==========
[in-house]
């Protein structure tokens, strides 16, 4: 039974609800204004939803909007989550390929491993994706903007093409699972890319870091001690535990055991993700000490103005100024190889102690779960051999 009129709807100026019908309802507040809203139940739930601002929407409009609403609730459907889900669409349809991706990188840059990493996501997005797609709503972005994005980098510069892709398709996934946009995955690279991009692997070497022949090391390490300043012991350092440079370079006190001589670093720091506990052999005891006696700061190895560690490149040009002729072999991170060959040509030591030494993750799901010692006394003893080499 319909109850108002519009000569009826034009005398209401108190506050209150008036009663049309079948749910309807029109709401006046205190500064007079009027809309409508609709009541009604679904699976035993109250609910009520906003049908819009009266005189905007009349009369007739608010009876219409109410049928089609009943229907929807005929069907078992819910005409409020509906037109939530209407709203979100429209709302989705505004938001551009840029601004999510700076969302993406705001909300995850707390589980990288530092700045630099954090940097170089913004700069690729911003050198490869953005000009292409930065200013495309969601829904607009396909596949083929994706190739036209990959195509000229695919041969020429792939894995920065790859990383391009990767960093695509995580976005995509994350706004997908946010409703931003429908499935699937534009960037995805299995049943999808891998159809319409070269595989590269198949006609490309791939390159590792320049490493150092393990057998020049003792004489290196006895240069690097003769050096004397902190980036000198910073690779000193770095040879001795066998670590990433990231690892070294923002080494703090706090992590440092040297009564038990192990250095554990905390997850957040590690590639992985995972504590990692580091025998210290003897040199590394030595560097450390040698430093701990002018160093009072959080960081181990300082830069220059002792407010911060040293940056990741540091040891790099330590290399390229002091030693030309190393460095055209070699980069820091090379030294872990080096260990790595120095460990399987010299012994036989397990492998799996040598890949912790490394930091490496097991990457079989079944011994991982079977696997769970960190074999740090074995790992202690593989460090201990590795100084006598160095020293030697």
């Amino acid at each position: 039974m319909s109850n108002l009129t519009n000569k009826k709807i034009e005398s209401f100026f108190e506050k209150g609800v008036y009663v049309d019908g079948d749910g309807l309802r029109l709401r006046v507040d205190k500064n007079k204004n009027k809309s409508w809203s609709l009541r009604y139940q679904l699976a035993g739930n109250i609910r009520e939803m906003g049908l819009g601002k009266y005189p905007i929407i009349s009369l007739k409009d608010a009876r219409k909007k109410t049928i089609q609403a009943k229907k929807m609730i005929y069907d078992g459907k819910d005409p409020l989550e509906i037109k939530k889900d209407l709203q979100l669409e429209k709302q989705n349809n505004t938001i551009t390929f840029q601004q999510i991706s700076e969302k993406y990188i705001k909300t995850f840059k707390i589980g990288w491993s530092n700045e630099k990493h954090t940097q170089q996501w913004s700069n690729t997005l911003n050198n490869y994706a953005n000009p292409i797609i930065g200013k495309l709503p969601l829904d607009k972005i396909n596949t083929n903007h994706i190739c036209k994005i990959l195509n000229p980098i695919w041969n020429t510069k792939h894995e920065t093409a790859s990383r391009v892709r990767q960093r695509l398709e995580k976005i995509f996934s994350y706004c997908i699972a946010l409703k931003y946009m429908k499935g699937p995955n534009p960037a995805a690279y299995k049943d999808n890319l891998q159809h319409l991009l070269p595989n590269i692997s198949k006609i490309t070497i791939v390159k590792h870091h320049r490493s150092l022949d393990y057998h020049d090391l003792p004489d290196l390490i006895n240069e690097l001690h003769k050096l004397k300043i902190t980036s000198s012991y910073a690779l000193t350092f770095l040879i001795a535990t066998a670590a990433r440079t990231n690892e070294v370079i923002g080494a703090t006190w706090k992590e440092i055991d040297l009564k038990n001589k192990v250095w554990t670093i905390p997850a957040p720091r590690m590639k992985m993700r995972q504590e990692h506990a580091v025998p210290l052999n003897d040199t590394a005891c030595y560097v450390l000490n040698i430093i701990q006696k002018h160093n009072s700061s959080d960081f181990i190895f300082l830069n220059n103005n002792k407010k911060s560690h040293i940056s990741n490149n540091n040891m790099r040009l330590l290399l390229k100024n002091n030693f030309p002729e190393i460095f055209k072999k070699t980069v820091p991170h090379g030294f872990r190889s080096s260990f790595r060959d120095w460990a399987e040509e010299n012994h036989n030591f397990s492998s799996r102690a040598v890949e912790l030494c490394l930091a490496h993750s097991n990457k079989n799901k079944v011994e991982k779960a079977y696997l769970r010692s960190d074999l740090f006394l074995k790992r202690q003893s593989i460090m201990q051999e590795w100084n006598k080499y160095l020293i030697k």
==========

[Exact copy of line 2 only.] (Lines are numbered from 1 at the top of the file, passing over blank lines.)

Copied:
């Protein structure tokens, strides 16, 4: 039974609800204004939803909007989550390929491993994706903007093409699972890319870091001690535990055991993700000490103005100024190889102690779960051999 009129709807100026019908309802507040809203139940739930601002929407409009609403609730459907889900669409349809991706990188840059990493996501997005797609709503972005994005980098510069892709398709996934946009995955690279991009692997070497022949090391390490300043012991350092440079370079006190001589670093720091506990052999005891006696700061190895560690490149040009002729072999991170060959040509030591030494993750799901010692006394003893080499 319909109850108002519009000569009826034009005398209401108190506050209150008036009663049309079948749910309807029109709401006046205190500064007079009027809309409508609709009541009604679904699976035993109250609910009520906003049908819009009266005189905007009349009369007739608010009876219409109410049928089609009943229907929807005929069907078992819910005409409020509906037109939530209407709203979100429209709302989705505004938001551009840029601004999510700076969302993406705001909300995850707390589980990288530092700045630099954090940097170089913004700069690729911003050198490869953005000009292409930065200013495309969601829904607009396909596949083929994706190739036209990959195509000229695919041969020429792939894995920065790859990383391009990767960093695509995580976005995509994350706004997908946010409703931003429908499935699937534009960037995805299995049943999808891998159809319409070269595989590269198949006609490309791939390159590792320049490493150092393990057998020049003792004489290196006895240069690097003769050096004397902190980036000198910073690779000193770095040879001795066998670590990433990231690892070294923002080494703090706090992590440092040297009564038990192990250095554990905390997850957040590690590639992985995972504590990692580091025998210290003897040199590394030595560097450390040698430093701990002018160093009072959080960081181990300082830069220059002792407010911060040293940056990741540091040891790099330590290399390229002091030693030309190393460095055209070699980069820091090379030294872990080096260990790595120095460990399987010299012994036989397990492998799996040598890949912790490394930091490496097991990457079989079944011994991982079977696997769970960190074999740090074995790992202690593989460090201990590795100084006598160095020293030697």